I am a postdoctoral researcher at the Conservation Ecology Group, University of Groningen (Netherlands) and at the Department of Vertebrate Zoology at Lomonosov Moscow State University (Russia). I love working with Theunis for his rousing optimism, boundless thought and unique ability to mix interest, basic science and deep care about birds and environments in which they live.
Being undergraduate at the Lomonosov Moscow State University I was dreaming about Arctic expeditions and managed to go there for first time even before I started my Masters project. In 2000 Mikhail Soloviev took me to Taimyr tundra. I joined the annual monitoring of breeding shorebirds, the project he was running from 1994. With my MSc thesis and later PhD work I focused on the fundamental ecological relationship between common breeding waders and their environment – availability of food resources and nest site selection at different scales. In 2007 I finalized my thesis on ‘Spatial ecological patterns of distribution of waders (Charadrii) breeding in south-east Taimyr’. While working on Taimyr I never thought of a change happening there, I was describing basic principles of a static undisturbed system.
The wind of change came from the West, of course, soon after I attended the 2008 Wader Study Group conference in Poland and met Theunis and Yvonne Verkuil. Yvonne contacted me and asked whether I know what happens with Ruffs (Philomachus pugnax) in the Russian Arctic. After a look at the arcticbirds.net database, compiled by Mikhail and Pavel Tomkovich, we found that over the past years ruffs shifted from the European Arctic to Western Siberia. From here my project on Ruffs started. In 2010, with financial support from Global Flyway Network, together with Julia Karagicheva, Natalia Karlionova, Pavel Pinchuk, Alexander and Ekaterina Matsyna and Maxim Korolkov we went to Kalmykia to colour-mark Ruffs during spring migration. Birds were not there, but our trip initiated Ruff colour-marking in Russia, Ukraine and Belarus.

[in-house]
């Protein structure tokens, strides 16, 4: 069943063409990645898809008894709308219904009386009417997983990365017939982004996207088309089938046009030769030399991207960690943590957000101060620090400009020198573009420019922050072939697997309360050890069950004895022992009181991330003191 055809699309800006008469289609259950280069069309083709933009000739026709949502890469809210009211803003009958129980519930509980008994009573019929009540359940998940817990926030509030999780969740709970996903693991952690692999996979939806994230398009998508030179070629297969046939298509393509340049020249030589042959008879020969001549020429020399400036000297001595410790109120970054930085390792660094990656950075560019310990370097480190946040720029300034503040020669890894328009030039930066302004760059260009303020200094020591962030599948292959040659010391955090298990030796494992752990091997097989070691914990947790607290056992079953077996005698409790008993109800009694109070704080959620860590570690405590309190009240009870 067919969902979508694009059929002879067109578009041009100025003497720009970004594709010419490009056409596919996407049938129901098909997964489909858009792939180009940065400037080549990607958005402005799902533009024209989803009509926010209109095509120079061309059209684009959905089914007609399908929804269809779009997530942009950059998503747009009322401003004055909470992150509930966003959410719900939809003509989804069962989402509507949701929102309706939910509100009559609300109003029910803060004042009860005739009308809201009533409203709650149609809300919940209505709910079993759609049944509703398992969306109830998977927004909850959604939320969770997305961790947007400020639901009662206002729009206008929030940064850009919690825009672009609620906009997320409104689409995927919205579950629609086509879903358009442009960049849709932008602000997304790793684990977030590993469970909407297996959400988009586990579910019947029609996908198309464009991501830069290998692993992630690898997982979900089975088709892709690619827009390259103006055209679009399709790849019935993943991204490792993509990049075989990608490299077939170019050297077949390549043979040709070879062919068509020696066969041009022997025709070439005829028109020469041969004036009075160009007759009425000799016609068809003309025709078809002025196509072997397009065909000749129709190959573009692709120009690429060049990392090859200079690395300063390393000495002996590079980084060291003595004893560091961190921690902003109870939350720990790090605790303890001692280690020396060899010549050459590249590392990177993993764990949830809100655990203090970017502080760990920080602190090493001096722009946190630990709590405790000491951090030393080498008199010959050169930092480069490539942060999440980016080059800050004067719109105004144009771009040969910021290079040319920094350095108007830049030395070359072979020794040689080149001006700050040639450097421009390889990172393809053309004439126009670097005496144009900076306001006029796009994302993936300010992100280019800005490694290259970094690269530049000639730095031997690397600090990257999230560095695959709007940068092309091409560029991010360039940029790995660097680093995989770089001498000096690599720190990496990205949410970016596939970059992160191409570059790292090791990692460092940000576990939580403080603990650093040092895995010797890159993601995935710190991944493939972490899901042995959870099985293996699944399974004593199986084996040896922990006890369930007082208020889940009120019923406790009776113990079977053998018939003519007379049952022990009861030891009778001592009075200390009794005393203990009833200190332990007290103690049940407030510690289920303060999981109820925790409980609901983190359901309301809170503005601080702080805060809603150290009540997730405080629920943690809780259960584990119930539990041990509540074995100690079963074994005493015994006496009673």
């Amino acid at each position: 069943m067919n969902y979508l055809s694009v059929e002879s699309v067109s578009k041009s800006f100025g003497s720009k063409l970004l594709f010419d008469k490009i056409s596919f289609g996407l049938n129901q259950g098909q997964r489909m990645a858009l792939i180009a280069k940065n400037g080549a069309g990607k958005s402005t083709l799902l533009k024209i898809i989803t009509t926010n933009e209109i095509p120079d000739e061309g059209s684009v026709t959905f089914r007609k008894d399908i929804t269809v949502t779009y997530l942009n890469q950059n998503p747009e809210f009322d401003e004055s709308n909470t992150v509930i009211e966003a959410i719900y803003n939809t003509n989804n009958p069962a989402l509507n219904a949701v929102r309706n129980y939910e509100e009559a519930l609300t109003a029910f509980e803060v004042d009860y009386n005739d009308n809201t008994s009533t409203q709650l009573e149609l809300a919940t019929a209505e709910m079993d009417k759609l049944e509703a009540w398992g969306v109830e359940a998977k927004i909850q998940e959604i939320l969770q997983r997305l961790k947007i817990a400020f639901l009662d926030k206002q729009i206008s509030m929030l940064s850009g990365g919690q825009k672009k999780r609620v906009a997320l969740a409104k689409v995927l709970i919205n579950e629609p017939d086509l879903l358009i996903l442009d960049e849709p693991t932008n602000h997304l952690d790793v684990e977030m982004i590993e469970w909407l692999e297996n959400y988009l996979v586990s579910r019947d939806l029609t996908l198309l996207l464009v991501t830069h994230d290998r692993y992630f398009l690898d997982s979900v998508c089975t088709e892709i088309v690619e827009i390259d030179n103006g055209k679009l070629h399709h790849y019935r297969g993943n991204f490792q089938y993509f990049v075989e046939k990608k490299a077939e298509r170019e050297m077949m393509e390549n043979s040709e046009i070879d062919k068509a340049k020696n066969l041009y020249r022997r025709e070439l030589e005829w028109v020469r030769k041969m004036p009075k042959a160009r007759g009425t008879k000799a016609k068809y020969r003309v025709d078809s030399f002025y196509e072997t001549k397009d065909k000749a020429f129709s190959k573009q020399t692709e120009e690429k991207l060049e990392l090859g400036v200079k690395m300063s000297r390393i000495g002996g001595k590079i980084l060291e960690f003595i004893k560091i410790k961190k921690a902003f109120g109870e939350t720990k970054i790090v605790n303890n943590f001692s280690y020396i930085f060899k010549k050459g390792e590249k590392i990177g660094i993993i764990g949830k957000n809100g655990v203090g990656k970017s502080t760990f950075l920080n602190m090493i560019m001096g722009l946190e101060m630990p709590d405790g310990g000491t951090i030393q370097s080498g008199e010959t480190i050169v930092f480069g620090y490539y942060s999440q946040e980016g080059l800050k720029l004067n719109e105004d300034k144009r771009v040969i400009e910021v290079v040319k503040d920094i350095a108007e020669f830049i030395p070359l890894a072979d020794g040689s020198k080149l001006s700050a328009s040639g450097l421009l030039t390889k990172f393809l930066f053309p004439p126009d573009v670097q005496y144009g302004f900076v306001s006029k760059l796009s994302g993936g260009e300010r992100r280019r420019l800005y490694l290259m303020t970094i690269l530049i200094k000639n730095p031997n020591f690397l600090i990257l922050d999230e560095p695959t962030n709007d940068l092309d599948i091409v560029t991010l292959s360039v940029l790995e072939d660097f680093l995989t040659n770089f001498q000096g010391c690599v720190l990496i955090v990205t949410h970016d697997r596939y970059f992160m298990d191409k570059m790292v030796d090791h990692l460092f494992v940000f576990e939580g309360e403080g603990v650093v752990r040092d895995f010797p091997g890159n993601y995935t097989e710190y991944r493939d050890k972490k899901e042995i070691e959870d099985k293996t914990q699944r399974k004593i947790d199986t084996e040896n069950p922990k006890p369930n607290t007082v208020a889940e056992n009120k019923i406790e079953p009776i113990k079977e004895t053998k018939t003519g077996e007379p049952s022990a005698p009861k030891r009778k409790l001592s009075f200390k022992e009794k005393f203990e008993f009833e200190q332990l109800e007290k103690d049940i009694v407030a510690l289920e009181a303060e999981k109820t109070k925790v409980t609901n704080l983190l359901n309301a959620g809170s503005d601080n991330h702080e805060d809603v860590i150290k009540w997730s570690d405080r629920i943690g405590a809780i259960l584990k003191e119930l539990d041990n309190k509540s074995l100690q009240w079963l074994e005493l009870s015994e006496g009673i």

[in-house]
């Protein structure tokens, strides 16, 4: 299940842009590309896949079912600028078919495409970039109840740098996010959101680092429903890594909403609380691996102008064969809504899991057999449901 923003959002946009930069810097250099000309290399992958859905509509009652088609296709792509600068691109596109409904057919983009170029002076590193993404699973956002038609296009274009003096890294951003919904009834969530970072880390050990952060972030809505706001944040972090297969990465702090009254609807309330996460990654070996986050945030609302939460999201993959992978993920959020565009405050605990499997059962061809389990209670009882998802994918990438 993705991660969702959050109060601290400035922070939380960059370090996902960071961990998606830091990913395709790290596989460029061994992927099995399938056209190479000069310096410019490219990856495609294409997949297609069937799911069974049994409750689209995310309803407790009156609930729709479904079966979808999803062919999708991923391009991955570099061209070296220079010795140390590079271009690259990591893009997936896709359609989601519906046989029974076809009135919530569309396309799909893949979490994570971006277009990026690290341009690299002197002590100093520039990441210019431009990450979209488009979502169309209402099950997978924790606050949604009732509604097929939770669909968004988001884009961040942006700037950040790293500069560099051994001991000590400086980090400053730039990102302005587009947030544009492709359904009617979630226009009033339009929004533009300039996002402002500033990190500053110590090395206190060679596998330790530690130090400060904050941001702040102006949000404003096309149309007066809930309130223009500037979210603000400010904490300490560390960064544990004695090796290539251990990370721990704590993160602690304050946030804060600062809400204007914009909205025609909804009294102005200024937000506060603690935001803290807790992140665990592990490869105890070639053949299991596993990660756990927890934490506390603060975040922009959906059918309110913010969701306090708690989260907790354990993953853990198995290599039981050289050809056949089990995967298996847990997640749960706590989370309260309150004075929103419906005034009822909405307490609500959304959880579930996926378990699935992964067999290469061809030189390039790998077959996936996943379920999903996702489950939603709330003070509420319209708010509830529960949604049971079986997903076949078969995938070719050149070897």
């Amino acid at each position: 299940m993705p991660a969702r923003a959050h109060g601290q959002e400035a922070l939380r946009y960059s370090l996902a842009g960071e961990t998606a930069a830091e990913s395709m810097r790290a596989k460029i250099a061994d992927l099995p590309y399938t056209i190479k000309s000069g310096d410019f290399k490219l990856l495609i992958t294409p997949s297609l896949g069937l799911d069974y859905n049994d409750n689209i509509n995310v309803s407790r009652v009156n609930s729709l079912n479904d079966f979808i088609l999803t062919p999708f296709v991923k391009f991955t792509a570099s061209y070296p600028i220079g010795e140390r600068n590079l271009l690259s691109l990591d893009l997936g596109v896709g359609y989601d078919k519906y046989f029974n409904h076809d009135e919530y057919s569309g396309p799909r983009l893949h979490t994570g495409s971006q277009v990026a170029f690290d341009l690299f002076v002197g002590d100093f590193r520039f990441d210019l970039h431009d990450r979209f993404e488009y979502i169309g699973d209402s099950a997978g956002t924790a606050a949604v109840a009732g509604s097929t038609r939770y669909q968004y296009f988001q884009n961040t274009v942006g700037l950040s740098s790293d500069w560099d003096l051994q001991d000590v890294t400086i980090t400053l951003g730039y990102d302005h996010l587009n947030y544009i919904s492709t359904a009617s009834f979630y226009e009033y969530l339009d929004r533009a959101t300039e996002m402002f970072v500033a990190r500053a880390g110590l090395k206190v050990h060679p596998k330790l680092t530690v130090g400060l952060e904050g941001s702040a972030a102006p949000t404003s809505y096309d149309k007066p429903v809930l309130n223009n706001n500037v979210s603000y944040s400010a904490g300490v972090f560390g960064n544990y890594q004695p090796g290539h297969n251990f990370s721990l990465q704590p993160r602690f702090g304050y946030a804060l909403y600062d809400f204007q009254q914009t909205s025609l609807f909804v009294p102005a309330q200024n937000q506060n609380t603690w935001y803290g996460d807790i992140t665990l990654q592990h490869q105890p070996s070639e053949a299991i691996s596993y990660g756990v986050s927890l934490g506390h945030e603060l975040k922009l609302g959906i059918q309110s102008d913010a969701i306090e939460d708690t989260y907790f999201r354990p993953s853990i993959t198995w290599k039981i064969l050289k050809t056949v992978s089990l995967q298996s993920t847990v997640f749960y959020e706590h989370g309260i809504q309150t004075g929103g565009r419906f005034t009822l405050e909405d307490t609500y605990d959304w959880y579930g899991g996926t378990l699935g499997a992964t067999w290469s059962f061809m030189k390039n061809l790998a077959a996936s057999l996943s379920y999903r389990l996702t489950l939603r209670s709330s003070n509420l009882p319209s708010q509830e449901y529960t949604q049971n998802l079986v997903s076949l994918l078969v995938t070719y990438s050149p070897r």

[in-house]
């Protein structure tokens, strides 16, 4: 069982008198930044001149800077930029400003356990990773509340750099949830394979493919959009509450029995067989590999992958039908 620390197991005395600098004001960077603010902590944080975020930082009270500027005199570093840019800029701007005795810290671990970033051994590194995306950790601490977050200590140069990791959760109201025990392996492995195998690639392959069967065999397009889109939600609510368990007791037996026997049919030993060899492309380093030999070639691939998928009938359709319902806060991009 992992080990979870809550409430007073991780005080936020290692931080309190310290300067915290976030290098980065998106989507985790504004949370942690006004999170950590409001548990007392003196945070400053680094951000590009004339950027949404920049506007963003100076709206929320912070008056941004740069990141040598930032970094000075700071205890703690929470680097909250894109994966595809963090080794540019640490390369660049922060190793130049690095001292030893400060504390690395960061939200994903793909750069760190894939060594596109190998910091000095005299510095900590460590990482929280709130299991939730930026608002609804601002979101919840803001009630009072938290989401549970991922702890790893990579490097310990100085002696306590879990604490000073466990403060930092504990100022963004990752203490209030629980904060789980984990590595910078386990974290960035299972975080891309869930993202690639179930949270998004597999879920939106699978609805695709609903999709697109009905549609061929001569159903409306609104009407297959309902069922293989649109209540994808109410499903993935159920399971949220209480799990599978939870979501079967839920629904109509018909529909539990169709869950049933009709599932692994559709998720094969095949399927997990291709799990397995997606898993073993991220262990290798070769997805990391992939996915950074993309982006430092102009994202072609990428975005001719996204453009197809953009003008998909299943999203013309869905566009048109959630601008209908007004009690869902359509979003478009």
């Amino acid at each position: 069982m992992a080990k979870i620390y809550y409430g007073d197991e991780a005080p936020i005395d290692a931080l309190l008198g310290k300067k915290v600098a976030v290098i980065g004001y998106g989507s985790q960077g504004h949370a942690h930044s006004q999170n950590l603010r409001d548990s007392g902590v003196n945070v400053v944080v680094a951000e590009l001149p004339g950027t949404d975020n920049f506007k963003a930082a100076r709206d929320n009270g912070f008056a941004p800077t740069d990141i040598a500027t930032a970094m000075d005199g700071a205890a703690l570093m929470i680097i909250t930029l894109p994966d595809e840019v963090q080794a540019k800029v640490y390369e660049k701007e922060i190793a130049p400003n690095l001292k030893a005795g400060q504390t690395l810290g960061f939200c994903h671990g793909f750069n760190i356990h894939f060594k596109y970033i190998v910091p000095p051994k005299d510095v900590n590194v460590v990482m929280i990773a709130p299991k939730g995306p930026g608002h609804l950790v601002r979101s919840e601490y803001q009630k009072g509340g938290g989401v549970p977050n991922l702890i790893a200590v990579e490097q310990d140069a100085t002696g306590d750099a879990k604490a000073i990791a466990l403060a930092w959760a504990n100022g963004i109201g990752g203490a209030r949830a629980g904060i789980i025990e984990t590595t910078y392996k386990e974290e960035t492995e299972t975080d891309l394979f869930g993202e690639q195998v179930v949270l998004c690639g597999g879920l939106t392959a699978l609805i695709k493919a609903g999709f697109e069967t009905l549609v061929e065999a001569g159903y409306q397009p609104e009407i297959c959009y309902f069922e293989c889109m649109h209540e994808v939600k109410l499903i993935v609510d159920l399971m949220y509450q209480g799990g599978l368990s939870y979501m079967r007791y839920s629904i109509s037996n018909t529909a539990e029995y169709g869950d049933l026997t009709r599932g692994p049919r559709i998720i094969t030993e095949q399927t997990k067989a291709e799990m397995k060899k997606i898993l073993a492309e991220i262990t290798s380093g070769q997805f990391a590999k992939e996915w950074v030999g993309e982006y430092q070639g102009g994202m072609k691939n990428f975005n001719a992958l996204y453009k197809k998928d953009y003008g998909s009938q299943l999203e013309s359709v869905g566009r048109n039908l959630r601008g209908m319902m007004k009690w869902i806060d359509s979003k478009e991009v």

In 2009 at the Global Flyway Network workshop organized by Theunis on Texel, the Netherlands, I met his friend and collaborator David Winkler and in 2010 joined his lab at Cornell University, USA, as a postdoc. There I focused on Tree swallows Tachycineta bicolor, small aerial feeders, which bred in nest boxes put up by Wink everywhere around Ithaca. Wink opened my eyes on demography, movement ecology, animal tracking and citizen science. I had to learn a lot there and with his support after two years obtained many skills necessary for my current work.
I would have stayed longer there if Theunis would not called me back to Europe. In 2012 I joined his group at the Royal NIOZ, in the Netherlands as a postdoc on METAWAD project. There I focused first on Red Knots Calidris canutus and their survival responses to cockle dredging and then on the Bar-tailed Godwits Limosa lapponica. Having slowly realized how dynamic our environment is and how fast and flexible are birds in their adjustments to the environmental changes I looked back at my old Taimyr data. Indeed Taimyr has changed strongly over the period I have been there and godwits did too.
Being impressed by the environmental changes I observe and concerned about the nearest future of migratory birds I am working now to describe the means that birds have for adaptation and to search for solutions that would keep them present in the new and warm world.